In a reply to me, Rasmus stated:
This is the claim that turned out to be incorrect:
Never trust data that isn’t shown – apart from anything else, when repeating analyses and changing things each time, it’s easy to forget to redo an extra analysis if the manuscript doesn’t contain the results anywhere.
This also means I couldn’t directly replicate the paper’s analysis, as I don’t have access to rs62625034. Why not? I’m not sure, but the likely explanation is that it didn’t pass the quality control process (either ours or UK Biobank’s, I’m not sure).
I’ve concluded that the only possible reason for a difference between my analysis and the paper’s analysis is that the SNPs are different. Much more different than would be expected, given the high amount of correlation between my two SNPs and the deletion, which the paper claims rs62625034 is measuring directly.
One possible reason for this is the imputation of SNP data. As far as I can tell, neither of my SNPs were measured directly, they were imputed. This isn’t uncommon for any particular SNP, as imputation of SNP data is generally very good. As I understand it, genetic code is transmitted in blocks, and the blocks are fairly steady between people of the same population, so if you measure one or two SNPs in a block, you can deduce the remaining SNPs in the same block.
In any case there is a lot of genetic data to start with – each genotyping chip measures hundred of thousands of SNPs. Also, we can measure the likely success rate of the imputation, and SNPs that are poorly imputed (for a given value of “poorly”) are removed before anyone sees them.
The two SNPs I used had good “info scores” (around 0.95 I think – for reference, we dropped all SNPs with an info score of less than 0.3 for SNPs with minor allele frequencies similar), so we can be pretty confident in their imputation. On the other hand, rs62625034 was not imputed in the paper, it was measured directly. That doesn’t mean everyone had a measurement – I understand the missing rate of the SNP was around 3.4% in UK Biobank (this is from direct communication with the authors, not from the paper).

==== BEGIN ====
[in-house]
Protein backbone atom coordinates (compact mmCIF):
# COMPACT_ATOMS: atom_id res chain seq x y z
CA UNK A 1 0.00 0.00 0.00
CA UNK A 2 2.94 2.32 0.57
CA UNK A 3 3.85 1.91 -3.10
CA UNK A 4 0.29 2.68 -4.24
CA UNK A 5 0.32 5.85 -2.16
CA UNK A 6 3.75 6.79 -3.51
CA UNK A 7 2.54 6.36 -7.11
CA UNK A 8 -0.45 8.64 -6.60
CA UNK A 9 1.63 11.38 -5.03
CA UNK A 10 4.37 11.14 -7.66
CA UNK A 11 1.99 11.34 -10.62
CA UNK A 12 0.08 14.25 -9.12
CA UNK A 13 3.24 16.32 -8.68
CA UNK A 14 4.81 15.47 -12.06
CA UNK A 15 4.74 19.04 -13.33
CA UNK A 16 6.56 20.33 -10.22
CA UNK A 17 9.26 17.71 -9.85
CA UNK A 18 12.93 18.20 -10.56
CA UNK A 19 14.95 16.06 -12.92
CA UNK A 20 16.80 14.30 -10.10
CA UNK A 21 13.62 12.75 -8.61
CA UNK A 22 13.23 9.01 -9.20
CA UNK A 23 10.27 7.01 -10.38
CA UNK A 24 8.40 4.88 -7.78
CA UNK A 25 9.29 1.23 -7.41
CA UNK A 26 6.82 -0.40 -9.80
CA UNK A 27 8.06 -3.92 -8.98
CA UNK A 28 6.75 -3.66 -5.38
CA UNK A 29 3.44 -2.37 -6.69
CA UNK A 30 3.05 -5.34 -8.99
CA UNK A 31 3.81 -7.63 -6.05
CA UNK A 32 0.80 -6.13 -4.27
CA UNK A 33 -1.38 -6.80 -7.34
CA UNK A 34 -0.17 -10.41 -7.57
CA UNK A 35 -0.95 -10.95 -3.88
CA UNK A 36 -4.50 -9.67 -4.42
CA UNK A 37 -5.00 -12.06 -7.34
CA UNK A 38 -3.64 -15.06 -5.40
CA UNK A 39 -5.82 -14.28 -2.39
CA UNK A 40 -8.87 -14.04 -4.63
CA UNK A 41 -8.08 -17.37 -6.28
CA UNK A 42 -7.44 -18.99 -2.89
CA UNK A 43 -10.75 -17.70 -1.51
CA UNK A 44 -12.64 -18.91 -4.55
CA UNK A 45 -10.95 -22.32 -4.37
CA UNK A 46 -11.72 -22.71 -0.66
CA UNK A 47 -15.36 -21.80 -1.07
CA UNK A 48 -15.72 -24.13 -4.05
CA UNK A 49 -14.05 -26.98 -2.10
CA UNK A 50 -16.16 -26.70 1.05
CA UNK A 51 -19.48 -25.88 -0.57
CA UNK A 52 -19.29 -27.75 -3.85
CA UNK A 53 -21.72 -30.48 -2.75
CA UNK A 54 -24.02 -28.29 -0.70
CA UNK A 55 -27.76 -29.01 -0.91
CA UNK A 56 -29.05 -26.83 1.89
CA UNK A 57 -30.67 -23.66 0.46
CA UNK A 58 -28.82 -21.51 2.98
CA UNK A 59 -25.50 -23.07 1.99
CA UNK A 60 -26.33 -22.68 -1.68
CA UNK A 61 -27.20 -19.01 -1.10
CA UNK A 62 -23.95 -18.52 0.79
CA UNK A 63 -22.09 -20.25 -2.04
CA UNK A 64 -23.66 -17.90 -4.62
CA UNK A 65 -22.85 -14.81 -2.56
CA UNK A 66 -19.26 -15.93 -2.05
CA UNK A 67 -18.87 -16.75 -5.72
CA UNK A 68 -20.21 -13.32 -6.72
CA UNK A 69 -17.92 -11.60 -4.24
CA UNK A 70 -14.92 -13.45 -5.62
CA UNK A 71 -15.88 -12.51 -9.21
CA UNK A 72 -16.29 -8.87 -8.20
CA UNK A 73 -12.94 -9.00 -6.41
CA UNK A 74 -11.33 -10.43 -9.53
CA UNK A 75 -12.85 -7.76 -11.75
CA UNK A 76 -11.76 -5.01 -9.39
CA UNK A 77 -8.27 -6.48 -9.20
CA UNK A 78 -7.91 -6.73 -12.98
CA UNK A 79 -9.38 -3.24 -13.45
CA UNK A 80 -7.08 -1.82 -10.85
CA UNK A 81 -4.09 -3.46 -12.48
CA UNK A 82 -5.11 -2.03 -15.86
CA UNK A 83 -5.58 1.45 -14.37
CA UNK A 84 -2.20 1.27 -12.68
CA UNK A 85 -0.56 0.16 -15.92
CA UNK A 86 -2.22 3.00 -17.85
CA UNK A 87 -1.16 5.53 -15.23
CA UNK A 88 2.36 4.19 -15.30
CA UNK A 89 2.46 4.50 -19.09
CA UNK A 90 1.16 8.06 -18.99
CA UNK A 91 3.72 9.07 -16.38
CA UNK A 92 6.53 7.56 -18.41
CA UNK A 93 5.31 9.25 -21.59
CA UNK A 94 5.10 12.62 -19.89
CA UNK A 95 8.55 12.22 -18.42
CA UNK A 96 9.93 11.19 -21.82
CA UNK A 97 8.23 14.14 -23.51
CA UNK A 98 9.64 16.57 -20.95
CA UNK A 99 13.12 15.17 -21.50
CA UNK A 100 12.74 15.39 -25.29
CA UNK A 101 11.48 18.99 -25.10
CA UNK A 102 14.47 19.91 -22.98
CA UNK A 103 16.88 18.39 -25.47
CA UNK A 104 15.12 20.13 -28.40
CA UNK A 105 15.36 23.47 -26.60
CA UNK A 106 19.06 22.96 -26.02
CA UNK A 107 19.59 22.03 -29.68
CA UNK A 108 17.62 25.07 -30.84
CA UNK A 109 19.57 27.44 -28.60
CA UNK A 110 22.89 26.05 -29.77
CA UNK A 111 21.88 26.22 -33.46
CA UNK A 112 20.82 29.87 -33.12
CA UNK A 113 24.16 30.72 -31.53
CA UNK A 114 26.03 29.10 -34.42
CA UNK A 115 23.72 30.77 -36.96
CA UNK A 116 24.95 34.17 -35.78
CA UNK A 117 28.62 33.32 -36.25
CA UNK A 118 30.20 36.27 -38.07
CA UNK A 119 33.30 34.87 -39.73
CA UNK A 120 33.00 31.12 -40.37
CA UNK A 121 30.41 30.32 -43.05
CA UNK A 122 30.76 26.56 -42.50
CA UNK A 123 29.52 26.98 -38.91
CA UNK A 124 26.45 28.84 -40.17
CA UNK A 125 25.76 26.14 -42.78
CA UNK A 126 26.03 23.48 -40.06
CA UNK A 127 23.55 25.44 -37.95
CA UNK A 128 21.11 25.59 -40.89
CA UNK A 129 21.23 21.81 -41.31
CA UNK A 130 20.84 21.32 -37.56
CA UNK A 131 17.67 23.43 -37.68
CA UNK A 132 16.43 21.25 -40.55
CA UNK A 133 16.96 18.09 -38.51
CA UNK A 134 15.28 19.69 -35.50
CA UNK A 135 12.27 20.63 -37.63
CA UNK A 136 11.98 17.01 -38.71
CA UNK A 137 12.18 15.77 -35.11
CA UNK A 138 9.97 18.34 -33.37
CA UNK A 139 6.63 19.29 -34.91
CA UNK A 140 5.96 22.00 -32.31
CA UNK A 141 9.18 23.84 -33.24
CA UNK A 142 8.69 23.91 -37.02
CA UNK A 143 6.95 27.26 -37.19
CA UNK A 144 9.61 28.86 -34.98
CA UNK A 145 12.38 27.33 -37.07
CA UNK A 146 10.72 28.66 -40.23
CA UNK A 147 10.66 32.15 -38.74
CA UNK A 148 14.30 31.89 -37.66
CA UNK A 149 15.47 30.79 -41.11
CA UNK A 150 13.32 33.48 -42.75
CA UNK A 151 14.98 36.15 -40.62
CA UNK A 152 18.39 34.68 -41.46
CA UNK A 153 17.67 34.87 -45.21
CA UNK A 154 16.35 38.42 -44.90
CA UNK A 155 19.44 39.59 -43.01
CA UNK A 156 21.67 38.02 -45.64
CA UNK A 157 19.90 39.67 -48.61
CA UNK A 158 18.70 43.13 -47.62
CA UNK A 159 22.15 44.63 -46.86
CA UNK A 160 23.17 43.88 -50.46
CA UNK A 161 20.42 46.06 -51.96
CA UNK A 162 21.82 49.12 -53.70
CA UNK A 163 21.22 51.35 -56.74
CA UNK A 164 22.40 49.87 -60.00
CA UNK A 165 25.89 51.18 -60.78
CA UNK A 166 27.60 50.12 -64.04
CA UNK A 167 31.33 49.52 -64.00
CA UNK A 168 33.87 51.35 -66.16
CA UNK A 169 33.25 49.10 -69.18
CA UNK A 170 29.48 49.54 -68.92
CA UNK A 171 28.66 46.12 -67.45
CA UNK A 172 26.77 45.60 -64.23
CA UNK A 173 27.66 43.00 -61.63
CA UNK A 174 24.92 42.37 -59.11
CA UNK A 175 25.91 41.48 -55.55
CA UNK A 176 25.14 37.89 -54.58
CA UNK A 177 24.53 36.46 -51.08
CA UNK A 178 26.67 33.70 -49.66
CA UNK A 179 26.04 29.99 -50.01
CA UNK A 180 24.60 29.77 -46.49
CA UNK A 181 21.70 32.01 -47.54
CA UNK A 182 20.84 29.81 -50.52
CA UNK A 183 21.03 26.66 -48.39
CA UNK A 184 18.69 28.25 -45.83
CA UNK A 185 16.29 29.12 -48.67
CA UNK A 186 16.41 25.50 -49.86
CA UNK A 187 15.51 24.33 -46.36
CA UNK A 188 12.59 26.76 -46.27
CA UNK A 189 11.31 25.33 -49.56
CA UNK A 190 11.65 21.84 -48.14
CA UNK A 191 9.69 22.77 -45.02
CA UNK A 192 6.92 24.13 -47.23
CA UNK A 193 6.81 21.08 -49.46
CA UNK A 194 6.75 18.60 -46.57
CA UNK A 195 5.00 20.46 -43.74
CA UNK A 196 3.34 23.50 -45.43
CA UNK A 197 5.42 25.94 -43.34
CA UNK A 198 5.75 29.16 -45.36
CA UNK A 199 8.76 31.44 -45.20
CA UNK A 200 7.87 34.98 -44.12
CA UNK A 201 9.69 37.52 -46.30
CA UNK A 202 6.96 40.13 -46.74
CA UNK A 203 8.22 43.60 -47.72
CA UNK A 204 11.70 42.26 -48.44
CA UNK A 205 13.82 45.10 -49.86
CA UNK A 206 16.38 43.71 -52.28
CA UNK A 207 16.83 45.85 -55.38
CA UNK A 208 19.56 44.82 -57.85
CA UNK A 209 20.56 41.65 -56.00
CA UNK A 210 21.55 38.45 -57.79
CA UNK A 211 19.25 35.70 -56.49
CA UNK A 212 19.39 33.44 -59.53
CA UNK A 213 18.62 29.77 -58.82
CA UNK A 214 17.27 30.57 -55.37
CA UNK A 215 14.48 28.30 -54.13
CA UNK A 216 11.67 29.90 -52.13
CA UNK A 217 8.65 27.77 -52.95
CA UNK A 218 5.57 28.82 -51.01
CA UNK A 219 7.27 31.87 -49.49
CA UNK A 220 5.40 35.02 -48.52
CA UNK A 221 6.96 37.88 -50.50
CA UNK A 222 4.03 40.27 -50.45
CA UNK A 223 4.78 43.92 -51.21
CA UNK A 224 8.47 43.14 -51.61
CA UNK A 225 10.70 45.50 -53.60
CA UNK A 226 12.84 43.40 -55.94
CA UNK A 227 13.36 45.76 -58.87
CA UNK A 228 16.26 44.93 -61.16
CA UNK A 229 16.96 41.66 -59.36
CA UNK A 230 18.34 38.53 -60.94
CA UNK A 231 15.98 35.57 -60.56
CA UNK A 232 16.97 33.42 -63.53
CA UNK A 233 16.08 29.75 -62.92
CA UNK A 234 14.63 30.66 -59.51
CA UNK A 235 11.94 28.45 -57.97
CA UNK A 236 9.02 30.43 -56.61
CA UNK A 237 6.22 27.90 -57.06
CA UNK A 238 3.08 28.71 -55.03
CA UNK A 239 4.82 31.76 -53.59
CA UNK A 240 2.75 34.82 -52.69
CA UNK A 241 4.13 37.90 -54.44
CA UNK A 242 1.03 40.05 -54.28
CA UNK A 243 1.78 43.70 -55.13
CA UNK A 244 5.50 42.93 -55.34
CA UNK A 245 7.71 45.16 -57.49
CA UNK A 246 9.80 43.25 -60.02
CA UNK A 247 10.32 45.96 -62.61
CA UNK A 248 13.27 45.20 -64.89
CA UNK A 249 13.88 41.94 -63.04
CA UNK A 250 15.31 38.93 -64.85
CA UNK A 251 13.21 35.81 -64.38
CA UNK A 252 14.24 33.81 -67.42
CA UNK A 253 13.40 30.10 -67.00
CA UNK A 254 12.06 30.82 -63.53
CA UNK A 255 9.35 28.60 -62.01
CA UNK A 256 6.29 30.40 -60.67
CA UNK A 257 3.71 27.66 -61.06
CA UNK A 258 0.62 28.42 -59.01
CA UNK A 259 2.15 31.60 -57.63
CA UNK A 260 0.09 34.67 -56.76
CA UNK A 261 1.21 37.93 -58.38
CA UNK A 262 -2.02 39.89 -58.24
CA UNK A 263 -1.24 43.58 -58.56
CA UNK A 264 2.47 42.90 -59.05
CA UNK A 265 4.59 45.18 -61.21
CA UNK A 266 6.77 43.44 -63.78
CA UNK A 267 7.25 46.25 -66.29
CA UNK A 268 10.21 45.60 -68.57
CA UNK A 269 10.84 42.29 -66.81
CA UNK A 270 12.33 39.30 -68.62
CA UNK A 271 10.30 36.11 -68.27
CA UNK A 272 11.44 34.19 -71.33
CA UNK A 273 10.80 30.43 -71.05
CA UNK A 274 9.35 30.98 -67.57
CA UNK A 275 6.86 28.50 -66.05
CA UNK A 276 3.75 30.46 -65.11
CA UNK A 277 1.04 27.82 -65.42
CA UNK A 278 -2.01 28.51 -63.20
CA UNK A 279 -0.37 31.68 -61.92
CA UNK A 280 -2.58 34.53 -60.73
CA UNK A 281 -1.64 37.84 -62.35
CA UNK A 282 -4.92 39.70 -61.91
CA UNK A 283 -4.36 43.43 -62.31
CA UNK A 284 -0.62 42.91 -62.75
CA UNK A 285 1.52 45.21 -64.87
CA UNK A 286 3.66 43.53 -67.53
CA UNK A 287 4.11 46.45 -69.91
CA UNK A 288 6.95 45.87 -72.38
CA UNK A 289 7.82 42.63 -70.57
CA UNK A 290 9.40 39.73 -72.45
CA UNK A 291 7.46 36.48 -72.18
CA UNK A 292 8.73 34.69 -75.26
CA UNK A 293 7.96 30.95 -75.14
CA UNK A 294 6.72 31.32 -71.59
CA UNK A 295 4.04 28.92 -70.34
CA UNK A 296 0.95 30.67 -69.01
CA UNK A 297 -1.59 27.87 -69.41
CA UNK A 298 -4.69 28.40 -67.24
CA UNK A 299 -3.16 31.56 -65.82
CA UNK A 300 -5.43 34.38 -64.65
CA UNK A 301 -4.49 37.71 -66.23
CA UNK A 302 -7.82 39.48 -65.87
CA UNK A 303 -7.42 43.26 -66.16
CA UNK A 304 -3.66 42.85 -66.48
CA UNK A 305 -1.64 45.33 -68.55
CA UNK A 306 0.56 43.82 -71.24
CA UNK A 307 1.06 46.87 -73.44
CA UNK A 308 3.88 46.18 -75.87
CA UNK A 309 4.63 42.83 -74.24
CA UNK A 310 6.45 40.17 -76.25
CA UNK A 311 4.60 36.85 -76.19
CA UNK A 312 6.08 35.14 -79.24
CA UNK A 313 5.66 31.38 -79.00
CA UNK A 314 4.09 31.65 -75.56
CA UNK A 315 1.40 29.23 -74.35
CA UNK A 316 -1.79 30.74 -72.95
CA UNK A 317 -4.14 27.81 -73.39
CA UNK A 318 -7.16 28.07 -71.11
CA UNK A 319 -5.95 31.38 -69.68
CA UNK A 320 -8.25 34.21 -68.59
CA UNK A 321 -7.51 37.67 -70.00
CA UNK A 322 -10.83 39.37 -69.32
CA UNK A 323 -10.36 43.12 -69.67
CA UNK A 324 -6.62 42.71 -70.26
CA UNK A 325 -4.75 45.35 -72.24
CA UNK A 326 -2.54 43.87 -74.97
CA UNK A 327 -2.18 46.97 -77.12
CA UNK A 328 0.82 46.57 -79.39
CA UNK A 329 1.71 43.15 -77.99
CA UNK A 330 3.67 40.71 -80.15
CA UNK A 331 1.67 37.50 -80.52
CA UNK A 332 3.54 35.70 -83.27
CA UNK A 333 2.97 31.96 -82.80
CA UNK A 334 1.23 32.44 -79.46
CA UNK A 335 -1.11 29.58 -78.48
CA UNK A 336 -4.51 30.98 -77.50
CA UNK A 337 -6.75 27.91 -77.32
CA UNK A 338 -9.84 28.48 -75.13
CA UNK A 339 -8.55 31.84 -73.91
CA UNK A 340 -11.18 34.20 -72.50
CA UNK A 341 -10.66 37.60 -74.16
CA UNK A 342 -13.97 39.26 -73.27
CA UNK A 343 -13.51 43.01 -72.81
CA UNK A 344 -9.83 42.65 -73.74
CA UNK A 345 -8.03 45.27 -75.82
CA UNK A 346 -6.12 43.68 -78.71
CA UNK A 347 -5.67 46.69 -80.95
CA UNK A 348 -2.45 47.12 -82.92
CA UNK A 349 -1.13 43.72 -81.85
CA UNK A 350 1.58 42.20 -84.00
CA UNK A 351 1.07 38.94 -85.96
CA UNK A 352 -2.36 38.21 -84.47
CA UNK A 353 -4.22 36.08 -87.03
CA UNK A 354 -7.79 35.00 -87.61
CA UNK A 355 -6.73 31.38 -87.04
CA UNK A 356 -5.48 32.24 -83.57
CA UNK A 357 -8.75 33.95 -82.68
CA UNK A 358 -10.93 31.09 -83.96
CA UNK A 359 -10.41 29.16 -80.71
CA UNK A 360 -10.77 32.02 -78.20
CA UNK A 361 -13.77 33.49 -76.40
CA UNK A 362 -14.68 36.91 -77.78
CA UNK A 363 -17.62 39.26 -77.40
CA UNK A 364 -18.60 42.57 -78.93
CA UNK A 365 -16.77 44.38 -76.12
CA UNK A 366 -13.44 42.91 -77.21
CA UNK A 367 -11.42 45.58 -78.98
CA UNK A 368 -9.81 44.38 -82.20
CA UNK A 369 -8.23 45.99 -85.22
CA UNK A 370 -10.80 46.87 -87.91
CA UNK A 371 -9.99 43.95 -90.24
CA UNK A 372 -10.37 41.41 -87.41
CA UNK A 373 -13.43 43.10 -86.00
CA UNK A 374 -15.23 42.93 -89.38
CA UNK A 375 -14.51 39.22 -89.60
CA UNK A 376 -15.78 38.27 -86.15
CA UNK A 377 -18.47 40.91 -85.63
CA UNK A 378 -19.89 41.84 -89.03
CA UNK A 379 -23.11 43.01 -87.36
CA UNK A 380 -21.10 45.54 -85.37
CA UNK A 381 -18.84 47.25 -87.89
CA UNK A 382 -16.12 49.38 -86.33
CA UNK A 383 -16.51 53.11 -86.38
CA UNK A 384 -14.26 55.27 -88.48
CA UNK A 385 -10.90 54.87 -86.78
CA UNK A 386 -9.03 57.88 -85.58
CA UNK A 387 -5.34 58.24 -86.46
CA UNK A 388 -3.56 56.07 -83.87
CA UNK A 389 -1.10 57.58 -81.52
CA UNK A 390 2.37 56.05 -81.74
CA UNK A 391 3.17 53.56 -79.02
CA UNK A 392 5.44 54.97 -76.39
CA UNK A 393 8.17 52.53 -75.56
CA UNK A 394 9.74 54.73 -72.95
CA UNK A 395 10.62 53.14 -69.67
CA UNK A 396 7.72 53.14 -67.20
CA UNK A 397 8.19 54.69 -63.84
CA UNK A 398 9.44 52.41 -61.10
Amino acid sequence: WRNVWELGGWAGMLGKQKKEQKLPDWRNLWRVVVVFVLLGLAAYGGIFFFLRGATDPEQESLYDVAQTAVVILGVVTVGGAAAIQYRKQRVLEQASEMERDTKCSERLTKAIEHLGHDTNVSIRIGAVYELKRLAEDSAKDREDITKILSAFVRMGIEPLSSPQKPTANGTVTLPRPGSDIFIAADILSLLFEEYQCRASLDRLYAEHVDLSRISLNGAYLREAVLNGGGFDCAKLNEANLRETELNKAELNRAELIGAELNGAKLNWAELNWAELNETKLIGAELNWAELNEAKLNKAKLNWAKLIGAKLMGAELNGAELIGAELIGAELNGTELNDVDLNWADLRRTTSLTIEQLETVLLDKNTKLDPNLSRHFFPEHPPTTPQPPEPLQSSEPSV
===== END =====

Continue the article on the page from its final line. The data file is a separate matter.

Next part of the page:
But. And this is a weird but that I don’t have the expertise to explain, the imputation of the SNPs I used looks… well… weird. When you impute SNP data, you impute values between 0 and 2. They don’t have to be integer values, so dosages of 0.07 or 1.5 are valid. Ideally, the imputation would only give integer values, so you’d be confident this person had 2 mutant alleles, and this person 1, and that person none. In many cases, that’s mostly what happens.
Non-integer dosages don’t seem like a big problem to me. If I’m using polygenic risk scores, I don’t even bother making them integers, I just leave them as decimals. Across a population, it shouldn’t matter, the variance of my final estimate will just be a bit smaller than it should be. But for this work, I had to make the non-integer dosages integers, so anything less than 0.5 I made 0, anything 0.5 to 1.5 was 1, and anything above 1.5 was 2. I’m pretty sure this is fine.
Unless there’s more non-integer doses in one allele than the other.
rs113010081 has non-integer dosages for almost 14% of white British participants in UK Biobank (excluding relateds). But the non-integer dosages are not distributed evenly across dosages. No. The twos has way more non-integer dosages than the ones, which had way more non-integer dosages than the zeros.